Presentation Authors: David F. Friedlander*, Brighton, MA, Marieke J. Krimphove, Alexander P. Cole, Maya Marchese, Gezzer Ortega, George E. Haleblian, Quoc-Dien Trinh, Boston, MA
Introduction: Medicaid expansion is a key provision by which the Affordable Care Act seeks to improve access to health insurance. However, there is concern over the quality and cost of care received by Medicaid beneficiaries. Urinary stone disease is a condition uniquely suited to address the aforementioned quality/cost concerns: the disease incurs high population-level costs with multiple treatment options and large variation in practice and care setting. We investigated the role of payer status in predicting perioperative outcomes and cost associated with elective definitive surgery for nephroureterolithiasis.
Methods: All-payer data from the 2014 Healthcare Cost and Utilization Project (HCUP) State Databases from Florida (FL) and New York (NY) were used to identify all index elective definitive surgical interventions for nephroureterolithiasis in the form of ureteroscopy (URS) or shockwave lithotripsy (SWL). Patient demographics, regional data, 30-day revisit rates, and total charges (converted to costs) were determined. Multivariate logistic regression adjusted for facility clustering was utilized to identify predictors of index care setting.
Results: We identified a total of 27,527 unique patients undergoing either an elective index URS (n=16,572) or SWL (n=10,955). Inpatient procedures accounted for 30.1% of index cases compared to 69.9% performed in the ambulatory setting, at a median cost per case of $7,686.77 vs. $4,349.55 (P < 0.001), respectively. Predictors of undergoing surgery in the ambulatory setting included fewer comorbidities (Charlson Comorbidity Index â‰¥2 vs. 0: OR 0.33, 95% CI 0.27-0.41; P < 0.001), payer status (Medicaid vs. Medicare: OR 0.66, 95% CI 0.55-0.79; P < 0.001), race (black vs. white: OR 0.75, 95% CI 0.61-0.91; P=0.003), higher education level (median county-level rate of less than high school education quintiles â‰¥13% vs. < 9.7%: OR 0.52, 95% CI 0.37-0.74; P < 0.001), and procedure type (URS vs. SWL: OR 0.16, 95% CI 0.14-0.19; P < 0.001). Patients receiving care in the ambulatory care setting experienced slightly higher 30-day revisit rates relative to inpatient cases (9.1% vs. 7.2%, P < 0.001).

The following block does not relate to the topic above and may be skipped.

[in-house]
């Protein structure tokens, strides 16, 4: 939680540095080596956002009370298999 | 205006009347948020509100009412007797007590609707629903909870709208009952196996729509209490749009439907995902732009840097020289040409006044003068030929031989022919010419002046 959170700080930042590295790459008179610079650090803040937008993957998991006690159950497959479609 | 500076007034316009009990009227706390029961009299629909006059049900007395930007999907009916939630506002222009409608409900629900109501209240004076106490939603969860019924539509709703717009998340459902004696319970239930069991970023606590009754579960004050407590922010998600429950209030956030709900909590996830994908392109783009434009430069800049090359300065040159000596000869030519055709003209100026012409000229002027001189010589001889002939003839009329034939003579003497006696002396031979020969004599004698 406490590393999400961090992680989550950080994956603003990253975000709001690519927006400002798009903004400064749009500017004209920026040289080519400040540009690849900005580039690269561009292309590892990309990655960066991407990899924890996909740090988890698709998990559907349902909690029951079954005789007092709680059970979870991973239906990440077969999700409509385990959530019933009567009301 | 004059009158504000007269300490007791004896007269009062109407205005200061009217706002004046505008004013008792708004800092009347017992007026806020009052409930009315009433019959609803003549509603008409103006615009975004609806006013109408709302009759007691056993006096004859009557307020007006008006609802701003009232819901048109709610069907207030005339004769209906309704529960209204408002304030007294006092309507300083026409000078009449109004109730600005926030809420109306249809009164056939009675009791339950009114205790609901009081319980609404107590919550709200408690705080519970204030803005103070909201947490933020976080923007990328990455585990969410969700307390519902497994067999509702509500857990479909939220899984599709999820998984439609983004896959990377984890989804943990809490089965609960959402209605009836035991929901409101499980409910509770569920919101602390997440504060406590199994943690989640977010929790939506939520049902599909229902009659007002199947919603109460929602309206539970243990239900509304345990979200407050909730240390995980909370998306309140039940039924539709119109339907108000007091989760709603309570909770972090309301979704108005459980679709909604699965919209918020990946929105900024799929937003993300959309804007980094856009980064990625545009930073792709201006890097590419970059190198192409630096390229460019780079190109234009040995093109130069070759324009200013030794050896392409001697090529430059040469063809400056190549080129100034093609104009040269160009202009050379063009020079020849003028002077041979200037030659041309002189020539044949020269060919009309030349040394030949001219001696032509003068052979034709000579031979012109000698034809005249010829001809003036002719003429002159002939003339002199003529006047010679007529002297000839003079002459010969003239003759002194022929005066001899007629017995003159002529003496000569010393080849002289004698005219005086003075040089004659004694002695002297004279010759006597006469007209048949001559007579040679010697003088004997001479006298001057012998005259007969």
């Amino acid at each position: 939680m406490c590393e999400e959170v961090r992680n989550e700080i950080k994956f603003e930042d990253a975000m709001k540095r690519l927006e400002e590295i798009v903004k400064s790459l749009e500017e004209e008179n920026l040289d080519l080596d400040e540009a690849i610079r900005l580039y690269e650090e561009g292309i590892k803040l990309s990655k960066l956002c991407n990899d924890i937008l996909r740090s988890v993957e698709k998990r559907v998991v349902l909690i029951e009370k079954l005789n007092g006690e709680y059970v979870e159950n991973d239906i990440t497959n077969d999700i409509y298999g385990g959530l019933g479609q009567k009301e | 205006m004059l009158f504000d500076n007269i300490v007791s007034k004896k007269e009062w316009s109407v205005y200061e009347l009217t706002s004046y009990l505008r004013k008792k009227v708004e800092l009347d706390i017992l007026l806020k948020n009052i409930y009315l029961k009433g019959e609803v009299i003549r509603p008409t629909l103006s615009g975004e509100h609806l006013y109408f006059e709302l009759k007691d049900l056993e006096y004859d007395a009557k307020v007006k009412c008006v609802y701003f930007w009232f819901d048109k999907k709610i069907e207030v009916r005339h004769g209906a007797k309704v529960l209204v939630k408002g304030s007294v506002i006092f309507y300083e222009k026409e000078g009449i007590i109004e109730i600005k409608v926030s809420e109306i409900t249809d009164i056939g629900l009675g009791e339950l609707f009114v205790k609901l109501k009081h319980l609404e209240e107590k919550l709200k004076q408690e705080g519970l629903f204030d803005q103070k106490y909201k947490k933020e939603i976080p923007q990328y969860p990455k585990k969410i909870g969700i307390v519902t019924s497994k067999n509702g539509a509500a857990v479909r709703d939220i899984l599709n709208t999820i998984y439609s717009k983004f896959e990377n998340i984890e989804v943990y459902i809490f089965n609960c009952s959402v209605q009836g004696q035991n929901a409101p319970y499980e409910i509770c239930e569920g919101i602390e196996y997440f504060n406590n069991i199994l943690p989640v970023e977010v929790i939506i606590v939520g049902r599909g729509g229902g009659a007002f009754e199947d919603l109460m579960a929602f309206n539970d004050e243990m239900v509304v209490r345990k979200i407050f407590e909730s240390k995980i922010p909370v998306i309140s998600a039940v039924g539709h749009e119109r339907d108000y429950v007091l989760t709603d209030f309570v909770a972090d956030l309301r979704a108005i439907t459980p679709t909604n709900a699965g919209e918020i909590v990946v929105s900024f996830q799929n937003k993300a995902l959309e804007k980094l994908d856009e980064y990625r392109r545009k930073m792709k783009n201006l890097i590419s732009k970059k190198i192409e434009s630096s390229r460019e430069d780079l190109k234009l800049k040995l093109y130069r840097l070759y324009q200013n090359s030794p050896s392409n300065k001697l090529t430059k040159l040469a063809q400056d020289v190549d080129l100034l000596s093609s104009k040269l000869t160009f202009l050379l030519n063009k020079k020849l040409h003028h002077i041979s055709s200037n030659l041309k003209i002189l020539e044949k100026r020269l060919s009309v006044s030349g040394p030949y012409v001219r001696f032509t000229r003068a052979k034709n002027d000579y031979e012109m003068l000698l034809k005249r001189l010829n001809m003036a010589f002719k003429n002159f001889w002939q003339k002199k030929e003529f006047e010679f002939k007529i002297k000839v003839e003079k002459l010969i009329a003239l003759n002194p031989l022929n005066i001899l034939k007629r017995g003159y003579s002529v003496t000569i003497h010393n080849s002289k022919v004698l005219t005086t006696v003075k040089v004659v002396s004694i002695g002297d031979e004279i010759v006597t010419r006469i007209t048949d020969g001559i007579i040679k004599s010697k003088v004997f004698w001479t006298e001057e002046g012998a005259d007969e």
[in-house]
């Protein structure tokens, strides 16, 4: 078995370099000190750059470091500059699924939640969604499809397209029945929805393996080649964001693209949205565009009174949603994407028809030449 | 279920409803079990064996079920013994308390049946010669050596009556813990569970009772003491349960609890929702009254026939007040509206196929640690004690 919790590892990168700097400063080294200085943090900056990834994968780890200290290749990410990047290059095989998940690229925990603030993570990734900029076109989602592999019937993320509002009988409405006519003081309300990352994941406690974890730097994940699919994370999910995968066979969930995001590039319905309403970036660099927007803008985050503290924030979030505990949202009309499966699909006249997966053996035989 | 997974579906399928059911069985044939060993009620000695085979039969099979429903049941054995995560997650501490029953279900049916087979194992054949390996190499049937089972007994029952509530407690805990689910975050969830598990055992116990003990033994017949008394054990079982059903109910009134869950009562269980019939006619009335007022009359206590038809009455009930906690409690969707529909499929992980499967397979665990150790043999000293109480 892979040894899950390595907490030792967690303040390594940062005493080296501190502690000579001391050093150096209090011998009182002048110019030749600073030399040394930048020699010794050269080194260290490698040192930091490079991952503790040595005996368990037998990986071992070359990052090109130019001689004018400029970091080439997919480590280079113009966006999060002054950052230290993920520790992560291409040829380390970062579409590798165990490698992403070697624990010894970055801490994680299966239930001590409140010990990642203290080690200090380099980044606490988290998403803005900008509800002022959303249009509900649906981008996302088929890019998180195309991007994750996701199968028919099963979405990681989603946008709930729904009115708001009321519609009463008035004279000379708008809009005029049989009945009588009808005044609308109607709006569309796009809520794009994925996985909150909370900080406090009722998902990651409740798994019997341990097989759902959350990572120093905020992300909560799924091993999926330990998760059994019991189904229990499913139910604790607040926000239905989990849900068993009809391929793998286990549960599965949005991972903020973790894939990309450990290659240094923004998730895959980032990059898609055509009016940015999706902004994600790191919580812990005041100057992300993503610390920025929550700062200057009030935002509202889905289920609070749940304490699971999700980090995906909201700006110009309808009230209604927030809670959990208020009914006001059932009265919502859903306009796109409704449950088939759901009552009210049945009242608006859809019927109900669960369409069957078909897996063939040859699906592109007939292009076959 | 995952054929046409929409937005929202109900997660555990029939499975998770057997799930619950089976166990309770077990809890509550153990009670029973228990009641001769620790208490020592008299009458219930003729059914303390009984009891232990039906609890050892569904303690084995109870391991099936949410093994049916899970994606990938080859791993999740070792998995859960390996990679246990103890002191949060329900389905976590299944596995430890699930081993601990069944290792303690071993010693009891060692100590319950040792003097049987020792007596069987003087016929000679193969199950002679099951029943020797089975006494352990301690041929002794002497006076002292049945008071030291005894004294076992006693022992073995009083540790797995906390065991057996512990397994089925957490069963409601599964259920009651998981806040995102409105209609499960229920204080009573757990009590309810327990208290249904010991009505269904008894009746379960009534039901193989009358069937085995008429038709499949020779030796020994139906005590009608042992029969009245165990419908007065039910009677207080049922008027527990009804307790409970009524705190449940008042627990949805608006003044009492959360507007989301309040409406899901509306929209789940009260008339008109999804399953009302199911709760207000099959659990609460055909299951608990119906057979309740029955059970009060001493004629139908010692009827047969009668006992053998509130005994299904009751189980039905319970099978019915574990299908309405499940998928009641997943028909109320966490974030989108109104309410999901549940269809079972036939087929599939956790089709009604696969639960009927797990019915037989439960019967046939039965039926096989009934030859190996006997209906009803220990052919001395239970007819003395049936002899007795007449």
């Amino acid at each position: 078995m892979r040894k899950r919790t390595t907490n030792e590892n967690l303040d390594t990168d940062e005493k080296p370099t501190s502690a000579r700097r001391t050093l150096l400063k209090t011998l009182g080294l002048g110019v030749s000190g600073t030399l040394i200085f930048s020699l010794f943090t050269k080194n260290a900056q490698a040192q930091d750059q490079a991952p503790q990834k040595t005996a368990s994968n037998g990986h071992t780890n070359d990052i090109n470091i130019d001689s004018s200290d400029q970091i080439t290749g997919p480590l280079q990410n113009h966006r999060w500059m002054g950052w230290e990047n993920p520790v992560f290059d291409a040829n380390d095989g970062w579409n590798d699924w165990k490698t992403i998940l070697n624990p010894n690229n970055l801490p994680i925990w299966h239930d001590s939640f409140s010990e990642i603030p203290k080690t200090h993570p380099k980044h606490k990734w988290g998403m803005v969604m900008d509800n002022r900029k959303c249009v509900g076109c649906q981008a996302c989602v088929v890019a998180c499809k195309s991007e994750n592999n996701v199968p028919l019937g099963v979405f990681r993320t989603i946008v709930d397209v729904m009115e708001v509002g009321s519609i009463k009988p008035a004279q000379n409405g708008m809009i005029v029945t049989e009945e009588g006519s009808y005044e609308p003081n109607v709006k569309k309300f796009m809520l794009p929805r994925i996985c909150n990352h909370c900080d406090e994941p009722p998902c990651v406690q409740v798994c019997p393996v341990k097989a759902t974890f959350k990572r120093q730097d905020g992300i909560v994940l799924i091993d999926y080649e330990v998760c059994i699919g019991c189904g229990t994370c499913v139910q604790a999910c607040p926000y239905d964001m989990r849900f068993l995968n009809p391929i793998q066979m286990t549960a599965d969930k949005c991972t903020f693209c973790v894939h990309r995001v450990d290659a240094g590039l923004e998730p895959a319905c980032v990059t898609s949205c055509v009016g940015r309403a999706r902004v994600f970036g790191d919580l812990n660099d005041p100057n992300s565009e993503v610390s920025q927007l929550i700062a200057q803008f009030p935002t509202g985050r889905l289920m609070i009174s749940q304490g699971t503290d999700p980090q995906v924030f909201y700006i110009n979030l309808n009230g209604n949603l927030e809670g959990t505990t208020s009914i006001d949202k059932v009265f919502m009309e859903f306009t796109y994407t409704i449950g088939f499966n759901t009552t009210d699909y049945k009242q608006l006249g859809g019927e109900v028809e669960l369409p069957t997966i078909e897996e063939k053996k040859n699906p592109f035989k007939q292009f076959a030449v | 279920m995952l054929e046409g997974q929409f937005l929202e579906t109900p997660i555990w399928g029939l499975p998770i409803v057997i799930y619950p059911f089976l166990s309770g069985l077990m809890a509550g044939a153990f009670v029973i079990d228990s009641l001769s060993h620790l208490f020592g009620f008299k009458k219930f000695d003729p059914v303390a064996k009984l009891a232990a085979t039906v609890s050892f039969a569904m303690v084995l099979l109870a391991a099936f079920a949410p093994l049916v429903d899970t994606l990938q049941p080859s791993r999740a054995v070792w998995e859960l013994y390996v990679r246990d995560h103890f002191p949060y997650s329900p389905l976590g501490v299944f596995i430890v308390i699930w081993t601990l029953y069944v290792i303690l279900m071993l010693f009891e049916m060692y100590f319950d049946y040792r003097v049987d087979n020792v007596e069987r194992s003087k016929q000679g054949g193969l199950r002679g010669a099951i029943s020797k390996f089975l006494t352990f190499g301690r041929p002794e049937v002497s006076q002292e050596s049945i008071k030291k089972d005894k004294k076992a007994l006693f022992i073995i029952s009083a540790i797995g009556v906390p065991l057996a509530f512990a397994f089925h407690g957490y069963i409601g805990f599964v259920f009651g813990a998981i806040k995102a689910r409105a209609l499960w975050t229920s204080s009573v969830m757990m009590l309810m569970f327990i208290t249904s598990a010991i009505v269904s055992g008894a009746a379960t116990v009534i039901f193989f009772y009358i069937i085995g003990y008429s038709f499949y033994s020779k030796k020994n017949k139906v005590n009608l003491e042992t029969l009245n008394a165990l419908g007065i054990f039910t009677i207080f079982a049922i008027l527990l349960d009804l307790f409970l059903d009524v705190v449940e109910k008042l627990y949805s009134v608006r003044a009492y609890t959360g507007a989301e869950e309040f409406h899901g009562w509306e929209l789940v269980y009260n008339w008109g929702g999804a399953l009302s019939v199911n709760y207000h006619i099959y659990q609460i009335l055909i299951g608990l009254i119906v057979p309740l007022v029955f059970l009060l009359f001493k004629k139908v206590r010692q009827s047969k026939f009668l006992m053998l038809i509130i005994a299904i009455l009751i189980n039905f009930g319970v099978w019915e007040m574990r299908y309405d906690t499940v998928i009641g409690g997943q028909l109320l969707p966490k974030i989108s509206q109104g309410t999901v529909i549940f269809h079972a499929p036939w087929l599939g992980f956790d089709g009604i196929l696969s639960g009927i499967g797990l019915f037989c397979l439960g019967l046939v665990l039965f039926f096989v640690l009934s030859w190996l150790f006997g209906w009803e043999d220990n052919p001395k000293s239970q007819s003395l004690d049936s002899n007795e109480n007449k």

Conclusions: We demonstrated that payer status is an independent predictor of where patients undergo elective definitive stone surgery, with Medicaid beneficiaries experiencing greater odds of receiving more costly inpatient care. Our findings have important policy implications in the setting of recent value-based purchasing efforts.
Source of Funding: Quoc-Dien Trinh is supported by the Brigham Research Institute Fund to Sustain Research Excellence, the Bruce A. Beal and Robert L. Beal Surgical Fellowship, the Genentech Bio-Oncology Career Development Award from the Conquer Cancer Foundation of the Ame